Our vision of improving health care for older adults and young children impacted by poverty depends on the work of advocates in the community. When the leaders at local non-profits share a sense of purpose, they can work together to solve the region’s toughest health issues.
Every day, there’s growing pressure on those leaders to deliver better health outcomes at lower costs, in a health care sector undergoing vast regulatory and technological changes. On top of that are the challenges faced by many non-profits: working within silos results in gaps or duplication of services, inefficient use of data and missed opportunities to share best practices.
To build a network of skilled leaders who will take on these challenges collaboratively, the Foundation created the Health Leadership Fellows program. The goal of the Health Leadership Fellows Program is to develop and strengthen a network of collaborative leaders with organizations and systems that serve young children impacted by poverty and older adults. One of our earliest and longest-running programs, the Fellows program has trained hundreds of non-profit professionals on leadership, communication and collaboration since 2005.
Each cohort of fellows is made up of about 40 professionals from health-related and safety net organizations throughout western and central New York.
The intensive 18-month program includes four two- to three-day residential sessions on topics including personal leadership, leading change, communicating as a leader and results-based leadership and collaboration. Ongoing learning happens between sessions, where fellows work together on an inter-organizational project in small teams. Each fellow also gets executive coaching and access to the program’s learning materials.
Graduates of the Health Leadership Fellows program continue their collaborative work as members of the Fellows Action Network. To learn more about the history of the Fellows program, watch the “History of the Health Leadership Fellows Program” or download “Building Lasting Connections: An Investment in Leadership.”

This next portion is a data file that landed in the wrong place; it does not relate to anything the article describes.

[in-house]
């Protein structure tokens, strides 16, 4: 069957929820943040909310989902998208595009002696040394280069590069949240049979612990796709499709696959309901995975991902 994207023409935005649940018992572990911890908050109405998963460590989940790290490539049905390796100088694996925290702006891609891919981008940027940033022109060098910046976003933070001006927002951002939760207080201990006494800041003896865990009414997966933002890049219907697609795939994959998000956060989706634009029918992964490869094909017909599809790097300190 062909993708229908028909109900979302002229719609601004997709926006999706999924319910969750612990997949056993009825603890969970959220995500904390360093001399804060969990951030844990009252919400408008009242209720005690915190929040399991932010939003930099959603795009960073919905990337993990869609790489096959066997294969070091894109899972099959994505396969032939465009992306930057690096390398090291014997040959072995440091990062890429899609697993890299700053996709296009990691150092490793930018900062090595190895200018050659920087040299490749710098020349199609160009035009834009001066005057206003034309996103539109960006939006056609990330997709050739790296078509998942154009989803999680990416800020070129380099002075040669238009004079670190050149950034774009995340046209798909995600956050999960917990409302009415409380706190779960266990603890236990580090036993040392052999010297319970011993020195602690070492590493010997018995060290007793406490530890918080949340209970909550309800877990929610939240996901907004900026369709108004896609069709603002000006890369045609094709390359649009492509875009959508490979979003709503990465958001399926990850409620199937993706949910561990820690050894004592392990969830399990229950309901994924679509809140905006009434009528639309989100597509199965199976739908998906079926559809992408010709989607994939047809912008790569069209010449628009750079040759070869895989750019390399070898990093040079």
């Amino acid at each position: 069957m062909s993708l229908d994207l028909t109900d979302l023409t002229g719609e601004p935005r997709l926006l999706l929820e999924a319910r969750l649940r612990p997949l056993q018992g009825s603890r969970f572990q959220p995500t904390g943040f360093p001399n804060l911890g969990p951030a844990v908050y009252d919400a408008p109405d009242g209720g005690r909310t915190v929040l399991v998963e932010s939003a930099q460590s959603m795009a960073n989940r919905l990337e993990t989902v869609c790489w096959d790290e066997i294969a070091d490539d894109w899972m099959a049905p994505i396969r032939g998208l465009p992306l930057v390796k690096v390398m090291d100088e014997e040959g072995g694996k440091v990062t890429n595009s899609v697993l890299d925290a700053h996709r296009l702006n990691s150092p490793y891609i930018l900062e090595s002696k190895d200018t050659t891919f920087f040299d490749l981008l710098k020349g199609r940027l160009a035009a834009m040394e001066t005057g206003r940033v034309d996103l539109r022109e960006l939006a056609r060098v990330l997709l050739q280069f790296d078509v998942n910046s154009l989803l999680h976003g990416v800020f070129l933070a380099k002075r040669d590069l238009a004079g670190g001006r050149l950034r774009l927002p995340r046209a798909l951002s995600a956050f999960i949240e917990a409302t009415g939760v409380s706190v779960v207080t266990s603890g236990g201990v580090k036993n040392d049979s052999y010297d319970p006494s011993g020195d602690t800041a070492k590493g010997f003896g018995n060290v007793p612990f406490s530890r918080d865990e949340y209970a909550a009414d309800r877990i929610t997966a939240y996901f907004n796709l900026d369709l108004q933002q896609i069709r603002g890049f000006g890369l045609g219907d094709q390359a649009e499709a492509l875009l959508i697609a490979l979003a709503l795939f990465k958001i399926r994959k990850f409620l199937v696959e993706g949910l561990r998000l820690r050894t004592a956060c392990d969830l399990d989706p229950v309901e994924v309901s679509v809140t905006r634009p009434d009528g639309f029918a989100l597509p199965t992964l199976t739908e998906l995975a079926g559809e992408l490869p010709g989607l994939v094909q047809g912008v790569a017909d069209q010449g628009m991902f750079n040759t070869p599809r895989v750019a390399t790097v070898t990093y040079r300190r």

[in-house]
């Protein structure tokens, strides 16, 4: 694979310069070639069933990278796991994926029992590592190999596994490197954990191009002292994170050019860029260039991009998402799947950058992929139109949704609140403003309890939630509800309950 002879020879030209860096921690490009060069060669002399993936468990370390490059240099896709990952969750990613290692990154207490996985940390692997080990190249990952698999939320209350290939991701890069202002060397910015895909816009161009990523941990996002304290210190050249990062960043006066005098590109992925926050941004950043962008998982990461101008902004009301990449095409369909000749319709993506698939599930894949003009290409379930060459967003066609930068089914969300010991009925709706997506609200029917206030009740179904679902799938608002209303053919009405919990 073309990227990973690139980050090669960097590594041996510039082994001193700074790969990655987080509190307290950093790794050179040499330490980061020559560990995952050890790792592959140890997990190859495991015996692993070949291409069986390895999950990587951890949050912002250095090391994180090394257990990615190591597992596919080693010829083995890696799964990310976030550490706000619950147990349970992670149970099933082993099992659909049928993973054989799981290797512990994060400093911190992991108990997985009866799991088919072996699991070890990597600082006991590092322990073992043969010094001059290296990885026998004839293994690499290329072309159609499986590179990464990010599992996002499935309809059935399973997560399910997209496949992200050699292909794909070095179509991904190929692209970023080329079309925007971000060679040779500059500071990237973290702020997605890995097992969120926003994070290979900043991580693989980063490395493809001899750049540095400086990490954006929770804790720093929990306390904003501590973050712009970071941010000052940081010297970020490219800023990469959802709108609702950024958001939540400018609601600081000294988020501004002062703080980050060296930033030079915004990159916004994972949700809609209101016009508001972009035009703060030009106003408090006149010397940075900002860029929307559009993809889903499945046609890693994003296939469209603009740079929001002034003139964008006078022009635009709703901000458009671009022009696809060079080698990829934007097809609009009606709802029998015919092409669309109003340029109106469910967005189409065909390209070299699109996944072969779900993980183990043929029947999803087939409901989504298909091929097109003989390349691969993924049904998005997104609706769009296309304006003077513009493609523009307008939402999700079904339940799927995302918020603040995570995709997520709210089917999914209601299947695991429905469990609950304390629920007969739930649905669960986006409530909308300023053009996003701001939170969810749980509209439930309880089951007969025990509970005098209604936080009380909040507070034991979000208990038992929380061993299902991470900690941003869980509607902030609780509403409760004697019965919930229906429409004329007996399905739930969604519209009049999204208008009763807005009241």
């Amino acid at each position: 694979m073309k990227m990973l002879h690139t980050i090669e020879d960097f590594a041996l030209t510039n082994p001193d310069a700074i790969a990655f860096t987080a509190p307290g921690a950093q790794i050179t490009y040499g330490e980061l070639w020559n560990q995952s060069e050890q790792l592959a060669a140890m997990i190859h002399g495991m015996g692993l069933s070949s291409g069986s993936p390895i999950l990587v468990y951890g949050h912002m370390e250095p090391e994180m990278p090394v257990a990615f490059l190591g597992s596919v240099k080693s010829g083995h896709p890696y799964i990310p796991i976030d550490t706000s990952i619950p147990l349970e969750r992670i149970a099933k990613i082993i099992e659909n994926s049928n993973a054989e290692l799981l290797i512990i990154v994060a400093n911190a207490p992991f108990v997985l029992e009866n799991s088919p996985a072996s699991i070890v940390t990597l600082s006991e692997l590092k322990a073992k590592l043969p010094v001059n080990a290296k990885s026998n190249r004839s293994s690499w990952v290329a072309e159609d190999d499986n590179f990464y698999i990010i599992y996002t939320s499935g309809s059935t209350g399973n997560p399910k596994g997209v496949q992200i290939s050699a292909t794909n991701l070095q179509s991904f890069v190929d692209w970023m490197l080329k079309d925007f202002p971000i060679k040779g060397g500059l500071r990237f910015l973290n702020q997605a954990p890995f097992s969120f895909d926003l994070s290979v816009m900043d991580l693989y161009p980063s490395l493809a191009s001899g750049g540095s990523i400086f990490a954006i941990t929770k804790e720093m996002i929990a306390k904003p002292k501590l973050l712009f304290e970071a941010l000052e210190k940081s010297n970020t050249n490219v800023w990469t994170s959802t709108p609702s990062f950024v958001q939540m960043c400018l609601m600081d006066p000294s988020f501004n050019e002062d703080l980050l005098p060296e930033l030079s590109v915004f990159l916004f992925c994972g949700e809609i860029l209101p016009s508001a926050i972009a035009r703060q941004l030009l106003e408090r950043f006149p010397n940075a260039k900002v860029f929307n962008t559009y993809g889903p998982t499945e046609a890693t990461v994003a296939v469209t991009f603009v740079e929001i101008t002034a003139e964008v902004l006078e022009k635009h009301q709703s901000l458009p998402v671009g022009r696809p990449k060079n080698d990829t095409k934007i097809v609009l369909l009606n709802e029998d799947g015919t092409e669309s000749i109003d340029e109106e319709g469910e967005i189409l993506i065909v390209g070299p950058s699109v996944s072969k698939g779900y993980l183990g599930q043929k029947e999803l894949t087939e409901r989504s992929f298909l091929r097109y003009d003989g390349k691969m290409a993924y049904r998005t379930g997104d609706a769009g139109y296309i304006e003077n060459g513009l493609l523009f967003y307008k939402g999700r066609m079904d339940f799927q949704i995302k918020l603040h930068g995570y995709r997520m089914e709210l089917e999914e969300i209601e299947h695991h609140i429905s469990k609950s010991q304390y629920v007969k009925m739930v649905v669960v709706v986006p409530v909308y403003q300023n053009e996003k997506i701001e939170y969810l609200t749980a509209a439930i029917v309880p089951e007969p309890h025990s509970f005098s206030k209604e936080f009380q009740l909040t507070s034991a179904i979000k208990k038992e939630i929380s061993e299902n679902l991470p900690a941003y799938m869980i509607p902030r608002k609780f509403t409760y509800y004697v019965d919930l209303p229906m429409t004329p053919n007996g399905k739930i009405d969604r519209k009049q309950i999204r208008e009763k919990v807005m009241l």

For a brief overview of the program, watch the video below:
More than 300 leaders in western and central New York have graduated from Health Leadership Fellows since the program began.
Taking what they’ve learned from the expert faculty, residential sessions, leadership assessments and coaching sessions, fellows have used new information, relationships and ideas to improve health care for the most vulnerable people in our regions.
In fact, many of the projects begun by fellows have thrived and grown, as alumni continue their collaboration through the Fellows Action Network. Today, their projects are still benefiting the health of older adults and children impacted by poverty.
Through a Social Network Analysis, we have been able to see a picture of how relationships cultivated through the Fellows program have resulted in collaborations, and how those collaborations have improved health outcomes.
For example, one successful network formed by FAN members is the Trauma-Informed Community Initiative of WNY Coalition. It began in 2008, when a small group of Health Leadership Fellows began developing ideas for a volunteer network to provide services informed by an understanding of trauma.
The initial group included three members of the first class of fellows: Jim Casion, now retired CEO of Baker Victory Services; Kate Grimm, M.D.; and Dennis C. Walczyk, CEO of Catholic Charities. Today, seven fellows are members of the coalition.
With funding from the Health Foundation, the group is working to develop and implement a Greater Buffalo Trauma-Informed System of Care Community Plan.
Many of the collaborative projects initially begun and funded through the Health Leadership Fellows program have expanded their scope and impact through the Fellows Action Network. In addition to the Trauma-Informed Community Initiative of WNY Coalition, these projects include:
- The Erie County Anti-Stigma Coalition, a group of prominent mental health groups and community thought leaders in Western New York working to identify and address the stigmas associated with mental illness.
- A health care worker interview tool designed to hire and retain a better qualified workforce serving older adults with disabilities in central New York.
- “Ask Me 3,” a health literacy effort that teaches children what questions to ask their healthcare professional in 12 Buffalo public schools.
- A pictorial tool for “Prescription 4 Health,” an inter-organizational effort to assist primary doctors and pharmacists communicating with patients about their medications.
- Town Square for Aging in Amherst, New York, an ambitious joint project between two organizations headed by Fellows graduates to help older adults remain safely at home for as long as possible and reduce their dependence on hospitals, nursing homes and specialized long-term care facilities.